GoPlay, the streaming service that ride-hailing giant Gojek launched last summer, has secured funding independent of its parent company.

The undisclosed investment allows GoPlay to invest more in Indonesian-produced content, said Gojek in a statement this morning.

Even before the cash injection, GoPlay has been ploughing money into locally-produced originals, such as Gossip Girl Indonesia, a licensed spinoff from the popular American series:

Photo: GoPlay

“Indonesia’s local pool of content creators need more avenues to showcase their talent, while our growing pool of mobile consumers want access to more local content at their fingertips,” said GoPlay boss Edy Sulistyo in a press release. “There is huge potential here that is not being addressed by commercial movie theaters, and we are working hard to close the gap between supply and demand.”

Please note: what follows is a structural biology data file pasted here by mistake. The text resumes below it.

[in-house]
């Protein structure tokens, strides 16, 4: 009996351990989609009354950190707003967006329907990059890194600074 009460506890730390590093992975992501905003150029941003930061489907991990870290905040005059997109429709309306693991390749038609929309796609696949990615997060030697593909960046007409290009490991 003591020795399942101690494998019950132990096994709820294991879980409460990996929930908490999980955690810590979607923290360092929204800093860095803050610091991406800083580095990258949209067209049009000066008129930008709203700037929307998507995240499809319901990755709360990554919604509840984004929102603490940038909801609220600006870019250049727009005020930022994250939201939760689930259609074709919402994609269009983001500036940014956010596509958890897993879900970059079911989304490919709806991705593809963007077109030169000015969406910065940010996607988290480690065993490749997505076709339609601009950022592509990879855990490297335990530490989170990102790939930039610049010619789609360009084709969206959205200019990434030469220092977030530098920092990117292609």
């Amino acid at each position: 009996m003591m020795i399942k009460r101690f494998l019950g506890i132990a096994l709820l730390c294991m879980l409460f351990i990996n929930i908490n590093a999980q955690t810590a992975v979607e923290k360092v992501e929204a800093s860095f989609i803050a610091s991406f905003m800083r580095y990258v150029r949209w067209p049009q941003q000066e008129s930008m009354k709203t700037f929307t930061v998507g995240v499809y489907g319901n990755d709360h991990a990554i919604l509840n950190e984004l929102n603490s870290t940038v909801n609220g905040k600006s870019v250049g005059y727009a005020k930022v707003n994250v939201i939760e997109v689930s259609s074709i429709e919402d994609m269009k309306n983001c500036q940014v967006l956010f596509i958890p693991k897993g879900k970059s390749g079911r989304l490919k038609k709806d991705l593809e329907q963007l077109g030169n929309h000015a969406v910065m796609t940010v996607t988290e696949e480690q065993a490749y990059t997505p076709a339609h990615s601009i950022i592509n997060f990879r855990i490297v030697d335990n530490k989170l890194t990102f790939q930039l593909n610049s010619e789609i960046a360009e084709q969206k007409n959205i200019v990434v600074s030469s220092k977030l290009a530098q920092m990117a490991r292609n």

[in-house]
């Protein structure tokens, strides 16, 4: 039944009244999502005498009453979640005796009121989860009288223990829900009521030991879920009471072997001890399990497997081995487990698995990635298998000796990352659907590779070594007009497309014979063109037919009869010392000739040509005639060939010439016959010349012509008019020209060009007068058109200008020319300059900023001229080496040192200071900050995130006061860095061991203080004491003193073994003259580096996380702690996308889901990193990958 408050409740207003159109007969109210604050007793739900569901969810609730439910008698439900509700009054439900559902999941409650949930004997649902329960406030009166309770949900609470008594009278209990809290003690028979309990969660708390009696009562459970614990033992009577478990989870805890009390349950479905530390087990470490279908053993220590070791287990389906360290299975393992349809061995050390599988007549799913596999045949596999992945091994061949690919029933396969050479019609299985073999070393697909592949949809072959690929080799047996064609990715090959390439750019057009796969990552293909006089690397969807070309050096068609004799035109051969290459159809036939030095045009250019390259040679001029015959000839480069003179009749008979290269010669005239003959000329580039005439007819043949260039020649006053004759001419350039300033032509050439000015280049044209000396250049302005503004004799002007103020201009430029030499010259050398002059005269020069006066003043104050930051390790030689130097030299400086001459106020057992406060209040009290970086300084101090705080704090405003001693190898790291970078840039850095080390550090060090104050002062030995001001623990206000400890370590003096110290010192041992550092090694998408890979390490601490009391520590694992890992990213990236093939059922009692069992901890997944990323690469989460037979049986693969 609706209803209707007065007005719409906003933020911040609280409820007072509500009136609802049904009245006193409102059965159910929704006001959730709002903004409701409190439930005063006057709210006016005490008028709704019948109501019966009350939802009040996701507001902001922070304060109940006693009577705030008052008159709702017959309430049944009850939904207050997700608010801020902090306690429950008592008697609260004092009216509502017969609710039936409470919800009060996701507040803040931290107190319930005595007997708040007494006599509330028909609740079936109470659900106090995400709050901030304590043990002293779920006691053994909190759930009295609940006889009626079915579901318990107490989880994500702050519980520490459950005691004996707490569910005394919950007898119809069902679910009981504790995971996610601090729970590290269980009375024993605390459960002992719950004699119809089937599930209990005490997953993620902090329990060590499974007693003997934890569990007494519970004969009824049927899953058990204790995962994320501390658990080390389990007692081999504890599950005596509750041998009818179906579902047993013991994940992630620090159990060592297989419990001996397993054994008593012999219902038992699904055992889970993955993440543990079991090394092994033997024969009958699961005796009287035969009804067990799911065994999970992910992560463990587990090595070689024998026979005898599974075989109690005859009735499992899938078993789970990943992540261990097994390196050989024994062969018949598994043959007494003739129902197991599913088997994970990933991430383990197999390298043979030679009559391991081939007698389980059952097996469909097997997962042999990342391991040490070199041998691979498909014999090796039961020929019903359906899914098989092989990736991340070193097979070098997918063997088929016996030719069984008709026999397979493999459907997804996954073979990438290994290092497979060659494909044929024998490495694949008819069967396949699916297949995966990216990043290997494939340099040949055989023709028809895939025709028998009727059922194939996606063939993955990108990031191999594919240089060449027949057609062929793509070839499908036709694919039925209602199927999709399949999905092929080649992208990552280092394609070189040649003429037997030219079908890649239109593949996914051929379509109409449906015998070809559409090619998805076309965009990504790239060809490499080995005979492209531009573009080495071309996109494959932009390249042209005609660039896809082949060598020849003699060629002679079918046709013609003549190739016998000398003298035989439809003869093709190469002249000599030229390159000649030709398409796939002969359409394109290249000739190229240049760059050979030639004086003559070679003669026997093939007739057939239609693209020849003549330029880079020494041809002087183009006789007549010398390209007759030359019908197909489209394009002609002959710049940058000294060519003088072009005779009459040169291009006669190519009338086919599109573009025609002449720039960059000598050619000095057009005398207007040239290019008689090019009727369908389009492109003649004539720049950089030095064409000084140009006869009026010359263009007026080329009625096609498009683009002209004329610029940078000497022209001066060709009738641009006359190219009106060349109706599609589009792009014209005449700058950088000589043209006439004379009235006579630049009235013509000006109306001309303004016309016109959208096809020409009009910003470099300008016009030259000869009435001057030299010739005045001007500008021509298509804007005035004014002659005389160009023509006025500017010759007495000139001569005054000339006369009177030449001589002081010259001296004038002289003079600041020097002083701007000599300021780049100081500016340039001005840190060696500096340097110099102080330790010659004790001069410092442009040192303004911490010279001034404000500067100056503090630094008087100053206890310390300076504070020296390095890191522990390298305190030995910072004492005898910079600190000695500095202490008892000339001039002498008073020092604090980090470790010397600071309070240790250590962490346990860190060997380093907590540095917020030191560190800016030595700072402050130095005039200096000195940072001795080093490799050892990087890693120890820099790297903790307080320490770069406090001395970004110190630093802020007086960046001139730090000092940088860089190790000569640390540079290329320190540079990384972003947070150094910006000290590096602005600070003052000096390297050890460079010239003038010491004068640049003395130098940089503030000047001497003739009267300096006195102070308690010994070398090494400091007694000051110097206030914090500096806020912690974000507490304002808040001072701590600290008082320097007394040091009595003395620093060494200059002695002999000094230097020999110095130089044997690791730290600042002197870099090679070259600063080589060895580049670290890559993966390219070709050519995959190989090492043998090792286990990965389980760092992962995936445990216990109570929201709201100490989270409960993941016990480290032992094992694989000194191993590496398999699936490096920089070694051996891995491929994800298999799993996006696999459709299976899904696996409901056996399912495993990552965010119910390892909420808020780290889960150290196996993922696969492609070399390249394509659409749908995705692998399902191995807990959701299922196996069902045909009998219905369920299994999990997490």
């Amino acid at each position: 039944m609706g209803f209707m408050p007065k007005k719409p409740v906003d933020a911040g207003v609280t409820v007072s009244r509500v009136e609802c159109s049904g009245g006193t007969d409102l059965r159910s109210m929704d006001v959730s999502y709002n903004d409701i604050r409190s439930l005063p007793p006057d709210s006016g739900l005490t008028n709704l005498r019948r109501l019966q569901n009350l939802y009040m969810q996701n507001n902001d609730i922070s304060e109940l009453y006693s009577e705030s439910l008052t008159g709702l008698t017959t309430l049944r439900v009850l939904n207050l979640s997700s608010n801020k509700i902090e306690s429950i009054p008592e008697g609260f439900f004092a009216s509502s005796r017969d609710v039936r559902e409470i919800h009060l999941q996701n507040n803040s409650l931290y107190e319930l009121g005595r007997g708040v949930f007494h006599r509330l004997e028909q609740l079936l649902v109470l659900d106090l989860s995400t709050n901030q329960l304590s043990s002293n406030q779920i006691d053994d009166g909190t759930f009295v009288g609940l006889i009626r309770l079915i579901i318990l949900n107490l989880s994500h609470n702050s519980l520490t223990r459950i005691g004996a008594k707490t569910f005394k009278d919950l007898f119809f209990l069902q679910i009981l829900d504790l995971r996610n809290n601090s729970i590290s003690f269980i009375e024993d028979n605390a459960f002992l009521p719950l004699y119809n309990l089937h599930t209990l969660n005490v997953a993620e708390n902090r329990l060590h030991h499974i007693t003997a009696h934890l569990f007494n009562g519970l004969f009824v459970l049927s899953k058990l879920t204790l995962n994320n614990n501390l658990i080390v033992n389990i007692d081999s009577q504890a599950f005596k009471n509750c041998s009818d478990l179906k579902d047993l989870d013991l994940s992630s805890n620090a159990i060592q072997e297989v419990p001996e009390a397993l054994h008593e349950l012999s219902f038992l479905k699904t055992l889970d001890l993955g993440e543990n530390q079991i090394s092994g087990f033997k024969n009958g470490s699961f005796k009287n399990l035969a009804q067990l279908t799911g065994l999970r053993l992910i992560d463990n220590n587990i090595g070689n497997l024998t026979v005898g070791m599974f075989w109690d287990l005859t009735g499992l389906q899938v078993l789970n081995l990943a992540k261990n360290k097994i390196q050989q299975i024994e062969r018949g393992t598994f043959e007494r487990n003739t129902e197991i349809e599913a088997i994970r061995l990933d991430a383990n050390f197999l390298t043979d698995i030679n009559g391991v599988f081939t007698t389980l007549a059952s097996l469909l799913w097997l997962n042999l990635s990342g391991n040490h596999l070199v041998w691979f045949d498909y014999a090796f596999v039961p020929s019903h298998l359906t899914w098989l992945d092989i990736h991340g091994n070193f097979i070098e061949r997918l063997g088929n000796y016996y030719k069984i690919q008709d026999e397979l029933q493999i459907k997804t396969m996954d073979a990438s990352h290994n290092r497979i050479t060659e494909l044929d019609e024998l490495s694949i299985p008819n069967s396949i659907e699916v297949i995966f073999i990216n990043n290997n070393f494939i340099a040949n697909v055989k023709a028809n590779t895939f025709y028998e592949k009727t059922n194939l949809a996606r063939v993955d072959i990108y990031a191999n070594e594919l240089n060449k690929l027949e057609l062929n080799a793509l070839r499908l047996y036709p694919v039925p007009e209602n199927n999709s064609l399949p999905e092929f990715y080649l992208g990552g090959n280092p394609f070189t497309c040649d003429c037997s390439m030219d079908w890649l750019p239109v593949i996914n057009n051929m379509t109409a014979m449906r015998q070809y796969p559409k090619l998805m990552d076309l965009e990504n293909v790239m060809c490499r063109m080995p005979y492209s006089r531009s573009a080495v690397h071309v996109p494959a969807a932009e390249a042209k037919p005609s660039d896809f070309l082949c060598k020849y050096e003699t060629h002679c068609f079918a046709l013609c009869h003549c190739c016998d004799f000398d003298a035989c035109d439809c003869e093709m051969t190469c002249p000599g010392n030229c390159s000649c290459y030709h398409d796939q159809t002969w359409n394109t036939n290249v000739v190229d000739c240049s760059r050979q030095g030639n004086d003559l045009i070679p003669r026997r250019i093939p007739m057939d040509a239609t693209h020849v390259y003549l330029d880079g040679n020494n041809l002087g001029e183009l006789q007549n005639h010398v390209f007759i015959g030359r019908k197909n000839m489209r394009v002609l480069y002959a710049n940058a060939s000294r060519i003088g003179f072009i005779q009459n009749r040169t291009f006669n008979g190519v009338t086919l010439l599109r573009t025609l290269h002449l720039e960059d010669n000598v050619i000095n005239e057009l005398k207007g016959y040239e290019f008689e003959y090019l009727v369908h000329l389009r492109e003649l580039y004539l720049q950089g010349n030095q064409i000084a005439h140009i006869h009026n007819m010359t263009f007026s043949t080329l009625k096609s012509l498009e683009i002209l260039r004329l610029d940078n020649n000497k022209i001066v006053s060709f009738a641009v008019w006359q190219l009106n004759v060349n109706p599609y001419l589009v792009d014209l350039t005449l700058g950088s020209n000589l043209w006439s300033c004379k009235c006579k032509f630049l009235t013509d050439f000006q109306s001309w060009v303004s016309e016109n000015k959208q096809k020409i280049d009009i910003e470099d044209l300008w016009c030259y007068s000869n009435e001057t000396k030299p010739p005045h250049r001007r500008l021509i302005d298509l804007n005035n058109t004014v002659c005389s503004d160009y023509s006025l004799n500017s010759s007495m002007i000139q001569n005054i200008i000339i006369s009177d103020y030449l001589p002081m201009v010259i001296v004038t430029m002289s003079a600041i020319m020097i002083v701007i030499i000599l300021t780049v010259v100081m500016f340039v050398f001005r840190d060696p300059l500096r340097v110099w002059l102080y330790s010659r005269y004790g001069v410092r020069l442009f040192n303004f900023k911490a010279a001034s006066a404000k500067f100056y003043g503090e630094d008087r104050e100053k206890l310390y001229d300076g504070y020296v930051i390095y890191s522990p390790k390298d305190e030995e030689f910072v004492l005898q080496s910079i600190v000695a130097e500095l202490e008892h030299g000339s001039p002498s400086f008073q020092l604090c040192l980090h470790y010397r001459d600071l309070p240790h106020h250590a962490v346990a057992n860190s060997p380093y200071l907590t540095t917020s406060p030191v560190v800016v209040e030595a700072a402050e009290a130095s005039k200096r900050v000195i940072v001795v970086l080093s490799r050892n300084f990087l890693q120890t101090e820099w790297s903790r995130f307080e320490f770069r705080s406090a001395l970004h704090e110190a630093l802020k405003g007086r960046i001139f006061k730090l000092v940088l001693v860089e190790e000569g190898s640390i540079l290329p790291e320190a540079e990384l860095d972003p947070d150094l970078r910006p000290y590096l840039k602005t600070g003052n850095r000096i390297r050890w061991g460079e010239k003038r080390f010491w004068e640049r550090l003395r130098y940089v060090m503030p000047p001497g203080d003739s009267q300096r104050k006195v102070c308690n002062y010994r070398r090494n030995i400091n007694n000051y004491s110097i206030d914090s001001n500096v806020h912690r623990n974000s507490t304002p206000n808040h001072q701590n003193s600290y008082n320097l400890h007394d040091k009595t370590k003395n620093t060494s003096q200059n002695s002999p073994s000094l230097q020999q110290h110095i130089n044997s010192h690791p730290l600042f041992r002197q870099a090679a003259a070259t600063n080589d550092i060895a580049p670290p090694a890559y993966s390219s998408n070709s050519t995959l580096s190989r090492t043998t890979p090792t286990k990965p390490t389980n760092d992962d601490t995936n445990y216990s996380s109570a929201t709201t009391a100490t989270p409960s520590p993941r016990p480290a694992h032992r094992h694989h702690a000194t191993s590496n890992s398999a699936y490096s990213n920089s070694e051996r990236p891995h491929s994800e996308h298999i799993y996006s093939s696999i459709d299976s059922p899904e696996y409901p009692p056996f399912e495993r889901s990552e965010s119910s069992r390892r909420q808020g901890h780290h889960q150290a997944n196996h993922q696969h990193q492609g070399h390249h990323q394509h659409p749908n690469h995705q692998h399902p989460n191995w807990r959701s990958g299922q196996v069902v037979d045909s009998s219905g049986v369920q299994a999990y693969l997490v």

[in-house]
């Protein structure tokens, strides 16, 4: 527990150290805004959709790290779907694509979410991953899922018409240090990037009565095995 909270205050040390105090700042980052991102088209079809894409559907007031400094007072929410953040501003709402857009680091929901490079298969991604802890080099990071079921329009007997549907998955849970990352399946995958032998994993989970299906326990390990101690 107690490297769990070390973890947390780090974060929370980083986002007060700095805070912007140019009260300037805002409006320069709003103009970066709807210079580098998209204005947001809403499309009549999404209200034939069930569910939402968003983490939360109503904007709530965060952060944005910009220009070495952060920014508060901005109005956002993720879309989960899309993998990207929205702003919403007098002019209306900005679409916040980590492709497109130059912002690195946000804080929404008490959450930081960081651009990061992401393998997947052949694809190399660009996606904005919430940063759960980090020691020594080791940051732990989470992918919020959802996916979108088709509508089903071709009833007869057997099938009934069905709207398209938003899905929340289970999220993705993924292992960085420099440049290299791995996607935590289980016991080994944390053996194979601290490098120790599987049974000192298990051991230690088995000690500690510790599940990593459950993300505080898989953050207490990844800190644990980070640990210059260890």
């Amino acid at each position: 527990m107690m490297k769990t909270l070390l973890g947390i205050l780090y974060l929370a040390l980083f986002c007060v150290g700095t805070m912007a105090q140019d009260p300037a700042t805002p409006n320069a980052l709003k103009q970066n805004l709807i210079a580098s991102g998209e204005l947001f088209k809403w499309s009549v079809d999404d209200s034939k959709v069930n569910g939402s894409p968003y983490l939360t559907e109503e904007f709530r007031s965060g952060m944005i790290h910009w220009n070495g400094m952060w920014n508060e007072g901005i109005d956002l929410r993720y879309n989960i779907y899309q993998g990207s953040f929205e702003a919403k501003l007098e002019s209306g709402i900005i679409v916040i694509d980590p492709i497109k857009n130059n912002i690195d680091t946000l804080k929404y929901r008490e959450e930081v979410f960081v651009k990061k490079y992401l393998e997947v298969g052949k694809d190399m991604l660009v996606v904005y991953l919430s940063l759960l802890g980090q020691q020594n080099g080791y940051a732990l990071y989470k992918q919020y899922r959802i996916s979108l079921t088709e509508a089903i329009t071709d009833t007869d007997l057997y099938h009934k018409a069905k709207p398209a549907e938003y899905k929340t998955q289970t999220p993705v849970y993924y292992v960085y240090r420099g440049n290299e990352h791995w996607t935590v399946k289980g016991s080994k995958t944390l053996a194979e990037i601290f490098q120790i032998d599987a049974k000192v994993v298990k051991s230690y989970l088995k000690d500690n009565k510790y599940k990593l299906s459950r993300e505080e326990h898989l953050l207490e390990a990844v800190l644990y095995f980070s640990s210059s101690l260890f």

There’s no word from Gojek on when it’ll expand GoPlay across Southeast Asia in a broader challenger to Netflix and iFlix. Indeed, Sulistyo told Business Times today that focusing on its home market makes sense right now: “We are always open-minded, but at this point, we still have a lot of homework [to do]. We have 270 million people in Indonesia and the film industry here is still at its beginning. We need to be able to tap the market potential. Until that’s done, we want to focus more on Indonesia first.”

ZWC Partners and Golden Gate Ventures led the funding round, with Openspace Ventures and Ideosource Entertainment also contributing.

See: Facebook invests in Gojek

Content conundrum

GoPlay’s funding boost comes just over a month after Hooq, Southeast Asia’s homegrown Netflix rival, shut down.

Hooq’s failure shows the streaming war is an expensive and brutal business: subscription fees are relatively low compared to the significant costs of original movie and TV series production, and services that depend on advertising revenue are now stymied by a major slowdown in ad spending by big brands during the pandemic cash crunch.